Today in its quarterly earnings call, Groupon reported that it did not meet fourth quarter expectations. The company posted a $43 million loss, or $0.08 cents per share.
Despite the loss, Groupon’s revenue in the fourth quarter 2011 grew 194% to $506.5 million, up from $172.2 million in the fourth quarter of 2010. In fact, the fourth quarter 2011 was the company’s first quarter of operating profitability since it opening international operations in the second quarter of 2010. This brings everyone back to the same question: Is the daily deals model a real, legitimate business, or is it just a trend? Only the numbers will tell.
On the earnings call, CEO Andrew Mason mentioned the company’s expansion into Silicon Valley. In regards to the losses, Mason pointed out that Groupon is "still in the early days" of personalized commerce. It is an area that Groupon is rapidly expanding into. Earlier this week, it acquired Adku, a start-up focused on big data for ecommerce. Last month it acquired personalization service Mertado, which is focused on providing a better social shopping experience. With more personalized data comes two things: Greater responsibility surrounding privacy, and additional opportunities for Groupon to know its users.
On the earnings call, Groupon reported that the Grouponicus holiday promotion, which hit 40 North American markets, helped boost fourth quarter 2011 earnings. CFO Jason Childs said that because Grouponicus was such a success, Groupon is considering "occasional themed promotions throughout the year."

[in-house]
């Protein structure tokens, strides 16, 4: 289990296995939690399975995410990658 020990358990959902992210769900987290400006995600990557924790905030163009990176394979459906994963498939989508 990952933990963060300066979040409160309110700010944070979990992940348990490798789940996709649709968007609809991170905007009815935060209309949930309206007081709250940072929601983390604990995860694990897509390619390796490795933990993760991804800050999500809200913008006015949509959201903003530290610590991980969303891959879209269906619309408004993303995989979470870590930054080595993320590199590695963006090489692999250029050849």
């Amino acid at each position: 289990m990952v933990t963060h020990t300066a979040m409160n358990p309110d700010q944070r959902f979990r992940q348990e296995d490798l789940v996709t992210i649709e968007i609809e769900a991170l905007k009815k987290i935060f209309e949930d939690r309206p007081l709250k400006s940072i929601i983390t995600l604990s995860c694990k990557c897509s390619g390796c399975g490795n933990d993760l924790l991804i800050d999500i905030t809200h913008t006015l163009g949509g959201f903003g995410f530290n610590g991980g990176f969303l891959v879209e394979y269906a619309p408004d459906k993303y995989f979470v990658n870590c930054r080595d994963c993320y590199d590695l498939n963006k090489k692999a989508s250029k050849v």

Groupon also mentioned why it had a 1600% effective tax rate. Apparently, this was a result of building its international headquarter in Switzerland and profits in overseas countries. It expects that to to eventually drop into the "low 30s." Keep in mind that the U.S. corporate tax rate is 35%.
The company says that it will be spending big on technology hires, referencing the new Silicon Valley facility but also mentioning an "initiative we’ve yet to announce." Groupon says it is not planning on acquisition-related expenses in the near future.
And what of high marketing costs, the area that concerned many? Marketing spent as a percentage of revenue was only 31% in the past quarter versus more than 100% a year before. Will it shrink even further? "Whether it will get down to the 5-10% you see at Amazons or Netflix…that’s going to take a little while," says Groupon’s CFO Jason Childs.
When Groupon went public last November, it raised $700 million in its IPO. That number is now up to $1.1 billion. One year ago, that number was a mere $119 million.
For the first quarter 2012, Groupon expects revenues between $510 and $550 million, which is 73%-86% more than first quarter 2011. Will Groupon make their goals? Either way, it’ll be interesting to watch.